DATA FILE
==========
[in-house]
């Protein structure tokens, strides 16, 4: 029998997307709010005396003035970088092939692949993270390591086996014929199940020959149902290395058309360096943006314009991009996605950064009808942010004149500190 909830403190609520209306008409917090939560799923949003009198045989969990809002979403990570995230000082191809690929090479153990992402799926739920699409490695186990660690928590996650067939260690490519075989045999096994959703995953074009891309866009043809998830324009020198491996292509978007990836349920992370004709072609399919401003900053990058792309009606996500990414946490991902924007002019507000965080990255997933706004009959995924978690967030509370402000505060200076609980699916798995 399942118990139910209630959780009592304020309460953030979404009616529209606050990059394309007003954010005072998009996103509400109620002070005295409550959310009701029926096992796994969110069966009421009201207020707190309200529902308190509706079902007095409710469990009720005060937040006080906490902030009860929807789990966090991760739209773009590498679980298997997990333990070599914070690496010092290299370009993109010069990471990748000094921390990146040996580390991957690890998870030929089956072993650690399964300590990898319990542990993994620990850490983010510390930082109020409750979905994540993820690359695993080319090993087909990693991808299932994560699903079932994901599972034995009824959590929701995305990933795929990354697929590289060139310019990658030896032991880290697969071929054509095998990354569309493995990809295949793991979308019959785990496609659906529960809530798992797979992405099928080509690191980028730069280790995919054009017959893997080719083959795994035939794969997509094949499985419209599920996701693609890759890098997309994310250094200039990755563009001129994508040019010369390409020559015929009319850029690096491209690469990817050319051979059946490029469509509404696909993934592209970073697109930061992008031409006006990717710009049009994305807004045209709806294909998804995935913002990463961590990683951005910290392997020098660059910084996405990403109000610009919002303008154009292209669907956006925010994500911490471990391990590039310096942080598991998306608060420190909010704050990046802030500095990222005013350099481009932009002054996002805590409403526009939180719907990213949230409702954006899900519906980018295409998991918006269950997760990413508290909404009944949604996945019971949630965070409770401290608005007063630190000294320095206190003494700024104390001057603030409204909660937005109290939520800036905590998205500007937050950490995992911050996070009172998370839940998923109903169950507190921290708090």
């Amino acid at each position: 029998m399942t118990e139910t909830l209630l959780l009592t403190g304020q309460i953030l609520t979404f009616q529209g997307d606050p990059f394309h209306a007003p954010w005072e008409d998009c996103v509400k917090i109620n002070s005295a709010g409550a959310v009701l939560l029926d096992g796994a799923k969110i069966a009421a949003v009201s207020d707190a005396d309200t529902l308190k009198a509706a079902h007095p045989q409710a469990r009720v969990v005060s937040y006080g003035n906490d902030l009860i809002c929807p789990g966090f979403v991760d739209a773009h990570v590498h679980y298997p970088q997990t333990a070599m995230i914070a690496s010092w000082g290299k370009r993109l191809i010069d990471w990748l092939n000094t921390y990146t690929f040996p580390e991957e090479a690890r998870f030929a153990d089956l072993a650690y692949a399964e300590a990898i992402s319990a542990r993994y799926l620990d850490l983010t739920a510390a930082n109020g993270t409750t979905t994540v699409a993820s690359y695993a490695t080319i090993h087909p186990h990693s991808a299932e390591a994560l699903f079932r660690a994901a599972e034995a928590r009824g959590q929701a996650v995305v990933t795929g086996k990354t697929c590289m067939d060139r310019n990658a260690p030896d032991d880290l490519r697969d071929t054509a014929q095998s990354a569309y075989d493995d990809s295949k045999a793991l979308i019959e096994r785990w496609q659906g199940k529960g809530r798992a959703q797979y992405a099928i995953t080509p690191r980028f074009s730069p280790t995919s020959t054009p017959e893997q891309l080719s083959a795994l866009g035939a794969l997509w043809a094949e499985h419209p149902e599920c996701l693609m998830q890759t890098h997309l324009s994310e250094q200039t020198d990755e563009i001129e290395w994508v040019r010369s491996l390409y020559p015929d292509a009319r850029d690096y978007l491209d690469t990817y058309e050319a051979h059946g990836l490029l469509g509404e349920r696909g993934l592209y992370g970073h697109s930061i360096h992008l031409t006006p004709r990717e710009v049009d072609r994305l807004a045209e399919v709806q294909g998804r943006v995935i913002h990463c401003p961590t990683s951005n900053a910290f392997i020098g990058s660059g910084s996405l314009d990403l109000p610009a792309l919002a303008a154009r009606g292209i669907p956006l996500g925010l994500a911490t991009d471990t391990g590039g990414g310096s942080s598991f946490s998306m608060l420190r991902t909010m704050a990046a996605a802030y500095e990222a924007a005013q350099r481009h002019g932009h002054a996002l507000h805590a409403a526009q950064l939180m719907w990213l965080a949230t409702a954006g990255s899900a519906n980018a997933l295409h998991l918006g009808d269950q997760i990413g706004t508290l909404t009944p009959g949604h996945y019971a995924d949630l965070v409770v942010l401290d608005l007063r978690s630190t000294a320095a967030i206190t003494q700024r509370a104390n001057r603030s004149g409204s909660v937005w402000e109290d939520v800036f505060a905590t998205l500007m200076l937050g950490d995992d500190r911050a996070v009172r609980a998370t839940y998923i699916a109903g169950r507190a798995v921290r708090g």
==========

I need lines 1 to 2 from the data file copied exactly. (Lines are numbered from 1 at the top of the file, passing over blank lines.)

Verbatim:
[in-house]
């Protein structure tokens, strides 16, 4: 029998997307709010005396003035970088092939692949993270390591086996014929199940020959149902290395058309360096943006314009991009996605950064009808942010004149500190 909830403190609520209306008409917090939560799923949003009198045989969990809002979403990570995230000082191809690929090479153990992402799926739920699409490695186990660690928590996650067939260690490519075989045999096994959703995953074009891309866009043809998830324009020198491996292509978007990836349920992370004709072609399919401003900053990058792309009606996500990414946490991902924007002019507000965080990255997933706004009959995924978690967030509370402000505060200076609980699916798995 399942118990139910209630959780009592304020309460953030979404009616529209606050990059394309007003954010005072998009996103509400109620002070005295409550959310009701029926096992796994969110069966009421009201207020707190309200529902308190509706079902007095409710469990009720005060937040006080906490902030009860929807789990966090991760739209773009590498679980298997997990333990070599914070690496010092290299370009993109010069990471990748000094921390990146040996580390991957690890998870030929089956072993650690399964300590990898319990542990993994620990850490983010510390930082109020409750979905994540993820690359695993080319090993087909990693991808299932994560699903079932994901599972034995009824959590929701995305990933795929990354697929590289060139310019990658030896032991880290697969071929054509095998990354569309493995990809295949793991979308019959785990496609659906529960809530798992797979992405099928080509690191980028730069280790995919054009017959893997080719083959795994035939794969997509094949499985419209599920996701693609890759890098997309994310250094200039990755563009001129994508040019010369390409020559015929009319850029690096491209690469990817050319051979059946490029469509509404696909993934592209970073697109930061992008031409006006990717710009049009994305807004045209709806294909998804995935913002990463961590990683951005910290392997020098660059910084996405990403109000610009919002303008154009292209669907956006925010994500911490471990391990590039310096942080598991998306608060420190909010704050990046802030500095990222005013350099481009932009002054996002805590409403526009939180719907990213949230409702954006899900519906980018295409998991918006269950997760990413508290909404009944949604996945019971949630965070409770401290608005007063630190000294320095206190003494700024104390001057603030409204909660937005109290939520800036905590998205500007937050950490995992911050996070009172998370839940998923109903169950507190921290708090």